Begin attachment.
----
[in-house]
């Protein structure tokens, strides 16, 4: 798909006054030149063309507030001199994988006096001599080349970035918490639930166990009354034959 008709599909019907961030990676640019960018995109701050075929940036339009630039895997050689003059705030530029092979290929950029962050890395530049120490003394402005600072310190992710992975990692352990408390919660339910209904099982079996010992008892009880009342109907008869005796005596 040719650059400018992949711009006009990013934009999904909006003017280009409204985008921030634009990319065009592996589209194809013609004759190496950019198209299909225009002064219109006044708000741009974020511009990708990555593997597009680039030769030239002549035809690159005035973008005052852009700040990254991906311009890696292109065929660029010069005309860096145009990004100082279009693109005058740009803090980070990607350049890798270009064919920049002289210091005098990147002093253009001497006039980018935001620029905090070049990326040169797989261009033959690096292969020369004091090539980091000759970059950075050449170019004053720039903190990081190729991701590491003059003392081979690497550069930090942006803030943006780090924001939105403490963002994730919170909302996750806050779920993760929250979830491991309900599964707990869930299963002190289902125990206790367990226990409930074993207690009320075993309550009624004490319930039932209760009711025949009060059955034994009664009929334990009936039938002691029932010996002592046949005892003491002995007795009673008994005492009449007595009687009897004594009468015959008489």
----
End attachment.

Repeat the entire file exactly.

[in-house]
């Protein structure tokens, strides 16, 4: 798909006054030149063309507030001199994988006096001599080349970035918490639930166990009354034959 008709599909019907961030990676640019960018995109701050075929940036339009630039895997050689003059705030530029092979290929950029962050890395530049120490003394402005600072310190992710992975990692352990408390919660339910209904099982079996010992008892009880009342109907008869005796005596 040719650059400018992949711009006009990013934009999904909006003017280009409204985008921030634009990319065009592996589209194809013609004759190496950019198209299909225009002064219109006044708000741009974020511009990708990555593997597009680039030769030239002549035809690159005035973008005052852009700040990254991906311009890696292109065929660029010069005309860096145009990004100082279009693109005058740009803090980070990607350049890798270009064919920049002289210091005098990147002093253009001497006039980018935001620029905090070049990326040169797989261009033959690096292969020369004091090539980091000759970059950075050449170019004053720039903190990081190729991701590491003059003392081979690497550069930090942006803030943006780090924001939105403490963002994730919170909302996750806050779920993760929250979830491991309900599964707990869930299963002190289902125990206790367990226990409930074993207690009320075993309550009624004490319930039932209760009711025949009060059955034994009664009929334990009936039938002691029932010996002592046949005892003491002995007795009673008994005492009449007595009687009897004594009468015959008489």